Lenovo ThinkPad Tablet 2: Super-Long Battery Life

Dennis Faas's picture

Microsoft's new Surface Pro tablet computer has taken a lot of flak in recent weeks. One big complaint about the device: its battery life is too short. If you're looking for a tablet computer with a long battery life, then it might be worth checking out Lenovo's new ThinkPad Tablet 2.

Like the Surface Pro, the new Lenovo ThinkPad Tablet 2 uses Microsoft's Windows 8 operating system. Also like the Surface Pro, it offers a 64GB solid state drive for storage and a separate Bluetooth keyboard, which can be purchased for $120.

However, that's where the similarities between the two devices end. So, what sets this device apart from Microsoft's offering?

ThinkPad Tablet 2: Lower Specs, Better Battery

The 10.1-inch ThinkPad Tablet 2 uses a less powerful Intel Atom processor -- the same type of chip that powered netbooks. The ThinkPad Tablet 2 also lacks USB 3.0 support, which some consumers might find troublesome.

However, the Lenovo slate makes up for just average processing power with an extremely long-lasting battery. Lenovo says the device will last up to ten hours before requiring a recharge -- that's about twice as long as the Surface Pro will go before needing to be plugged in.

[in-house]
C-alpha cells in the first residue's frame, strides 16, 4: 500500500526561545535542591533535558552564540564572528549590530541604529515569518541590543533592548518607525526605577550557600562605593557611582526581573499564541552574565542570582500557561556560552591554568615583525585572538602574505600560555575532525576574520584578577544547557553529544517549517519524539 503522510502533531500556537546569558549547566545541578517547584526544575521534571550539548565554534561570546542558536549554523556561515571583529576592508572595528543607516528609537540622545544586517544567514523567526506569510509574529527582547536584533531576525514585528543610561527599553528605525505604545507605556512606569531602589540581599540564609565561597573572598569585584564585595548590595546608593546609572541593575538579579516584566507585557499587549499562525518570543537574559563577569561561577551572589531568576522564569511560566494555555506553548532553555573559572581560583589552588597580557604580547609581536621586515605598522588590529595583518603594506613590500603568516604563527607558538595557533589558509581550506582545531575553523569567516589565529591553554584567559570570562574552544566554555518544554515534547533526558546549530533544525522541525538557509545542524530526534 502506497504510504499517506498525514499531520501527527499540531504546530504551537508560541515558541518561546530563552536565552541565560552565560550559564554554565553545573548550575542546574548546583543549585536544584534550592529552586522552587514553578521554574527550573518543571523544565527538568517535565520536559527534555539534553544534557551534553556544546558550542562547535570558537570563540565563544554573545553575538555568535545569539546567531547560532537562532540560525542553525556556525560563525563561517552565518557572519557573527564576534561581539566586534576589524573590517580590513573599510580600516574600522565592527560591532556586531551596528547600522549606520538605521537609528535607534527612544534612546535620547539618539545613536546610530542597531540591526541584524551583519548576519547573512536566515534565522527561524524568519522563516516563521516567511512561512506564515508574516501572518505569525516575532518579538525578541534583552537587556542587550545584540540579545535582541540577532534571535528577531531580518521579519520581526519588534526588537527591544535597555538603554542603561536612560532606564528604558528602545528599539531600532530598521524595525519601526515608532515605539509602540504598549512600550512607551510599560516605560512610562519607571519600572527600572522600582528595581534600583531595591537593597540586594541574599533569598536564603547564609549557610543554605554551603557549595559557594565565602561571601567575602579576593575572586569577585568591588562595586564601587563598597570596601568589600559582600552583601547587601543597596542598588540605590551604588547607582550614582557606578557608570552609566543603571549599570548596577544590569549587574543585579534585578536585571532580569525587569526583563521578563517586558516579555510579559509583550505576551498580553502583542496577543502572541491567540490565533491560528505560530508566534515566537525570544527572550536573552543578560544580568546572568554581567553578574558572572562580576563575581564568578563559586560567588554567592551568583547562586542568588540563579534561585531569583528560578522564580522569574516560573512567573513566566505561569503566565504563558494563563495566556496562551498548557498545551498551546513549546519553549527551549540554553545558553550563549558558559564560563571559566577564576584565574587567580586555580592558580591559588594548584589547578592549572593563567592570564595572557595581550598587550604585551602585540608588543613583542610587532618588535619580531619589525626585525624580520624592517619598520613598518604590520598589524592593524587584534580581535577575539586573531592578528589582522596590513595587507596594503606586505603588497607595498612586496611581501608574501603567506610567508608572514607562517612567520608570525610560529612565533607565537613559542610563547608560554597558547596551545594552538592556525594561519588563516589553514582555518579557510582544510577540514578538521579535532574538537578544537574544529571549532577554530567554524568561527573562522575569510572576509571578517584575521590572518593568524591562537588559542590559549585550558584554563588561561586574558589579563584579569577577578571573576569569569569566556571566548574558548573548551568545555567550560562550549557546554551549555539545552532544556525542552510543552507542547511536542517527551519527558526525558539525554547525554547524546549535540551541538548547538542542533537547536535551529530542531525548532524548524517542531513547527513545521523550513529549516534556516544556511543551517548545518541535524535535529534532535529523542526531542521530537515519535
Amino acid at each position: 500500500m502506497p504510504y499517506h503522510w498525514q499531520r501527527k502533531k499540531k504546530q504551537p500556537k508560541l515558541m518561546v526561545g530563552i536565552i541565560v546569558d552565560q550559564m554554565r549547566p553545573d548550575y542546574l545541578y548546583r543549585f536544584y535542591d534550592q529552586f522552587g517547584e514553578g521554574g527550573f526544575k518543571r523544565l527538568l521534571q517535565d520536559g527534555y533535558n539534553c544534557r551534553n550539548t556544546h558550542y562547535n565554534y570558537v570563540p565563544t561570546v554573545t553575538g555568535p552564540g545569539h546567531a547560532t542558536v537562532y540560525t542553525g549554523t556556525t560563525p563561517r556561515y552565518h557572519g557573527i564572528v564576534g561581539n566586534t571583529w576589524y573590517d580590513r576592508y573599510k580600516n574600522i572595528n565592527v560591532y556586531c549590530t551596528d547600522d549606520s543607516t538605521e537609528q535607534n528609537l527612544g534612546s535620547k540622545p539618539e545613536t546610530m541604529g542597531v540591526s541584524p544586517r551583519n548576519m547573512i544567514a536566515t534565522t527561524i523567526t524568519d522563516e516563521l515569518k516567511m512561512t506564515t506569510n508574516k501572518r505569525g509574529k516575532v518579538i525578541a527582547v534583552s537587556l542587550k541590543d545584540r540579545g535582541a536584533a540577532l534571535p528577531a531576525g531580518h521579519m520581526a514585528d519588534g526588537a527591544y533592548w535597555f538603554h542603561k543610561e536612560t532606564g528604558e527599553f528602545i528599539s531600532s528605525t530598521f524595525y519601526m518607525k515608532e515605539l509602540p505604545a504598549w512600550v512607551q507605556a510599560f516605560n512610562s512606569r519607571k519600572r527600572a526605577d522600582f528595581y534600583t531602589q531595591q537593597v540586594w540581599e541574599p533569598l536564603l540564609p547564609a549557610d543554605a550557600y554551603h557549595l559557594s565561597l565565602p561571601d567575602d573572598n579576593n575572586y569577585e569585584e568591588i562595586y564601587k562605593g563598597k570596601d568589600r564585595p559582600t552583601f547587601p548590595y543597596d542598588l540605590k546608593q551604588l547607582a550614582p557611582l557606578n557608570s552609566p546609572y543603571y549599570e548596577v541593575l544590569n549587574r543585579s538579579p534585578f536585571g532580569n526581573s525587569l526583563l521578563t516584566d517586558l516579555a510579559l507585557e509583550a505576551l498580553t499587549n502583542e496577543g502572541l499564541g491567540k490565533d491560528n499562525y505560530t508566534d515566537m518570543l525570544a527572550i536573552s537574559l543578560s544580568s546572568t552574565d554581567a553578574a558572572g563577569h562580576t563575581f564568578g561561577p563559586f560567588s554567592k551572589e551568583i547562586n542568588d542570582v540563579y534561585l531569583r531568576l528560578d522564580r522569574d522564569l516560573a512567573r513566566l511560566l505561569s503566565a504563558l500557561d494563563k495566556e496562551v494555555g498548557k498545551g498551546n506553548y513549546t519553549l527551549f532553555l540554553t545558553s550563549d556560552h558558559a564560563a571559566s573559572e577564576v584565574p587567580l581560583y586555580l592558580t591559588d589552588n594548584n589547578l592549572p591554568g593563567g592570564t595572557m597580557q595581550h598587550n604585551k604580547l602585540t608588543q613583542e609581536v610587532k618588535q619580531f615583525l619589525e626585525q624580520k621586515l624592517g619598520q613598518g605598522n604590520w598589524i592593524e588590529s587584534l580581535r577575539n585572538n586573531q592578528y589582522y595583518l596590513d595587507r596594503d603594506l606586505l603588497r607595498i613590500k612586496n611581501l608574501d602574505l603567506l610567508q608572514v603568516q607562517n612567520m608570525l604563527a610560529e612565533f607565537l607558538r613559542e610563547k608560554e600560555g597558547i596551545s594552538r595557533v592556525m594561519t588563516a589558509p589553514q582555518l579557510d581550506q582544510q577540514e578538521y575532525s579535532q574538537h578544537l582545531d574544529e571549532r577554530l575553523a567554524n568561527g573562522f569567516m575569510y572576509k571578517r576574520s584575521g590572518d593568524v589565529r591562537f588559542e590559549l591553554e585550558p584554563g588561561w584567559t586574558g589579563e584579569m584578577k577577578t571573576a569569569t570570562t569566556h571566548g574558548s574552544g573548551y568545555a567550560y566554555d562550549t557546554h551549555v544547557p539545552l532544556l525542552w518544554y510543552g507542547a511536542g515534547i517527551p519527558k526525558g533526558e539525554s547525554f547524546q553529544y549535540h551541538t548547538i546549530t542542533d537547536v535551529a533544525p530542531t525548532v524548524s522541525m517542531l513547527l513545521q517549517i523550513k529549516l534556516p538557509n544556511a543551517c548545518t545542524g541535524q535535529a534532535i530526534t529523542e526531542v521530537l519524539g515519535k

For on-the-go people without the time to sit and wait for a re-charge, the ThinkPad Tablet 2 will be very appealing. (Source: cnet.com)

And there are other things going for the ThinkPad Tablet 2: like ThinkPad laptop computers, it feels sturdy and well-built. It weighs only 1.4 pounds and comes with a stylus pen that makes navigating Windows 8 very easy.

There's also front- and back-mounted cameras and users get access to a number of useful dedicated applications, including Netflix. (Source: engadget.com)

In comparison to a number of other tablet manufacturers, Lenovo also skimped on the 'bloatware,' which means pre-installed third-party apps won't slow down performance.

Accessories Quickly Add Up

Lenovo has made a plethora of accessories available for the device, including a $100 dock that adds three USB ports and an Ethernet connection.

The only major drawback is the price: $670 to start. Most users will feel obligated to purchase the $120 Bluetooth keyboard and the $100 dock, bringing the overall price up to roughly $900. That's on par with Microsoft's 64GB Surface tablet.

And so the question becomes this: do you want a Windows 8 tablet that's blazing fast, or one with 10-hour battery life?

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